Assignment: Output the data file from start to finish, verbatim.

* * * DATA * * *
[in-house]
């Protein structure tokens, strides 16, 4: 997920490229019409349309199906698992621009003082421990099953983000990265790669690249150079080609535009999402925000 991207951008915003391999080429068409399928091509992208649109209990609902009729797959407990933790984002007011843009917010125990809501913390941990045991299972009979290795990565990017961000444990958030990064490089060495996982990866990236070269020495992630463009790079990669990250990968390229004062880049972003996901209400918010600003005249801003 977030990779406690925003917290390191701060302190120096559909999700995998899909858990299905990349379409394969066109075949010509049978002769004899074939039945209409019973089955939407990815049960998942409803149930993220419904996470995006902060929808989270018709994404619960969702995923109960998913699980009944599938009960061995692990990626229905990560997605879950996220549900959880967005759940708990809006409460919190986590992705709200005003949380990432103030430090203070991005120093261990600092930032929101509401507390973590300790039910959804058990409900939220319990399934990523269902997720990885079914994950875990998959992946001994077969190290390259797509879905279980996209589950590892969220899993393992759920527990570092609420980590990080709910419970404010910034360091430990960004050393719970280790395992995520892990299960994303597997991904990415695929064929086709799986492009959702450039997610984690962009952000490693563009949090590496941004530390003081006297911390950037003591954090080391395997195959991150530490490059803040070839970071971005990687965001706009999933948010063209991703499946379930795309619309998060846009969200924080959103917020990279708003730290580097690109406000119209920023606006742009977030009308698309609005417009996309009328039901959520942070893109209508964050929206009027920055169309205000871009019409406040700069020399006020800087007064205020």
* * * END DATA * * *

[in-house]
């Protein structure tokens, strides 16, 4: 997920490229019409349309199906698992621009003082421990099953983000990265790669690249150079080609535009999402925000 991207951008915003391999080429068409399928091509992208649109209990609902009729797959407990933790984002007011843009917010125990809501913390941990045991299972009979290795990565990017961000444990958030990064490089060495996982990866990236070269020495992630463009790079990669990250990968390229004062880049972003996901209400918010600003005249801003 977030990779406690925003917290390191701060302190120096559909999700995998899909858990299905990349379409394969066109075949010509049978002769004899074939039945209409019973089955939407990815049960998942409803149930993220419904996470995006902060929808989270018709994404619960969702995923109960998913699980009944599938009960061995692990990626229905990560997605879950996220549900959880967005759940708990809006409460919190986590992705709200005003949380990432103030430090203070991005120093261990600092930032929101509401507390973590300790039910959804058990409900939220319990399934990523269902997720990885079914994950875990998959992946001994077969190290390259797509879905279980996209589950590892969220899993393992759920527990570092609420980590990080709910419970404010910034360091430990960004050393719970280790395992995520892990299960994303597997991904990415695929064929086709799986492009959702450039997610984690962009952000490693563009949090590496941004530390003081006297911390950037003591954090080391395997195959991150530490490059803040070839970071971005990687965001706009999933948010063209991703499946379930795309619309998060846009969200924080959103917020990279708003730290580097690109406000119209920023606006742009977030009308698309609005417009996309009328039901959520942070893109209508964050929206009027920055169309205000871009019409406040700069020399006020800087007064205020």